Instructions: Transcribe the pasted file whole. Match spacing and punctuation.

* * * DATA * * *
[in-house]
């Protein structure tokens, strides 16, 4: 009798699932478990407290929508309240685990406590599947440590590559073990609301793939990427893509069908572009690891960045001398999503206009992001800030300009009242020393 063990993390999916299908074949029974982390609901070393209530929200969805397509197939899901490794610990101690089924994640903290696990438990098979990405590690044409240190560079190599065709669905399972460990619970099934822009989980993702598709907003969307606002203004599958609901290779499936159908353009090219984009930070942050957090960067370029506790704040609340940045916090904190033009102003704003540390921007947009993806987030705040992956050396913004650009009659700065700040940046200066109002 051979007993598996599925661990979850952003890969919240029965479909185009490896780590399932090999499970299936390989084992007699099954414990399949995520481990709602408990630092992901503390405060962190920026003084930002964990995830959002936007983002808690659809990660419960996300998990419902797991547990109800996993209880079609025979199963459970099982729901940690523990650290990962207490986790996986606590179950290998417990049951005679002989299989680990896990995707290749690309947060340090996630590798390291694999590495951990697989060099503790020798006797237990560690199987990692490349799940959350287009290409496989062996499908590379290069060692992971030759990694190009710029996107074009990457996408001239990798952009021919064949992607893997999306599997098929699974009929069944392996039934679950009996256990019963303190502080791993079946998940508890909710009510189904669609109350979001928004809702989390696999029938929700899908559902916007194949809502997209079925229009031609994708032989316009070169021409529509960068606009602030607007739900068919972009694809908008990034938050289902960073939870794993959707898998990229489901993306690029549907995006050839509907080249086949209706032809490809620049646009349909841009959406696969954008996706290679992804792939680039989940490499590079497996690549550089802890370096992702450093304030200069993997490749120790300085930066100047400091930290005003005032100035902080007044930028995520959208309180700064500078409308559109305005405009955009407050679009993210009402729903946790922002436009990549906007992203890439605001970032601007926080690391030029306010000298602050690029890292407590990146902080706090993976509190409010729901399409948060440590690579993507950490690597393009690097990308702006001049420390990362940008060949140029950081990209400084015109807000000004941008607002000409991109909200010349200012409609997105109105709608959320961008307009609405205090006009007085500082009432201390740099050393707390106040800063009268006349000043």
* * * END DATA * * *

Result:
[in-house]
């Protein structure tokens, strides 16, 4: 009798699932478990407290929508309240685990406590599947440590590559073990609301793939990427893509069908572009690891960045001398999503206009992001800030300009009242020393 063990993390999916299908074949029974982390609901070393209530929200969805397509197939899901490794610990101690089924994640903290696990438990098979990405590690044409240190560079190599065709669905399972460990619970099934822009989980993702598709907003969307606002203004599958609901290779499936159908353009090219984009930070942050957090960067370029506790704040609340940045916090904190033009102003704003540390921007947009993806987030705040992956050396913004650009009659700065700040940046200066109002 051979007993598996599925661990979850952003890969919240029965479909185009490896780590399932090999499970299936390989084992007699099954414990399949995520481990709602408990630092992901503390405060962190920026003084930002964990995830959002936007983002808690659809990660419960996300998990419902797991547990109800996993209880079609025979199963459970099982729901940690523990650290990962207490986790996986606590179950290998417990049951005679002989299989680990896990995707290749690309947060340090996630590798390291694999590495951990697989060099503790020798006797237990560690199987990692490349799940959350287009290409496989062996499908590379290069060692992971030759990694190009710029996107074009990457996408001239990798952009021919064949992607893997999306599997098929699974009929069944392996039934679950009996256990019963303190502080791993079946998940508890909710009510189904669609109350979001928004809702989390696999029938929700899908559902916007194949809502997209079925229009031609994708032989316009070169021409529509960068606009602030607007739900068919972009694809908008990034938050289902960073939870794993959707898998990229489901993306690029549907995006050839509907080249086949209706032809490809620049646009349909841009959406696969954008996706290679992804792939680039989940490499590079497996690549550089802890370096992702450093304030200069993997490749120790300085930066100047400091930290005003005032100035902080007044930028995520959208309180700064500078409308559109305005405009955009407050679009993210009402729903946790922002436009990549906007992203890439605001970032601007926080690391030029306010000298602050690029890292407590990146902080706090993976509190409010729901399409948060440590690579993507950490690597393009690097990308702006001049420390990362940008060949140029950081990209400084015109807000000004941008607002000409991109909200010349200012409609997105109105709608959320961008307009609405205090006009007085500082009432201390740099050393707390106040800063009268006349000043």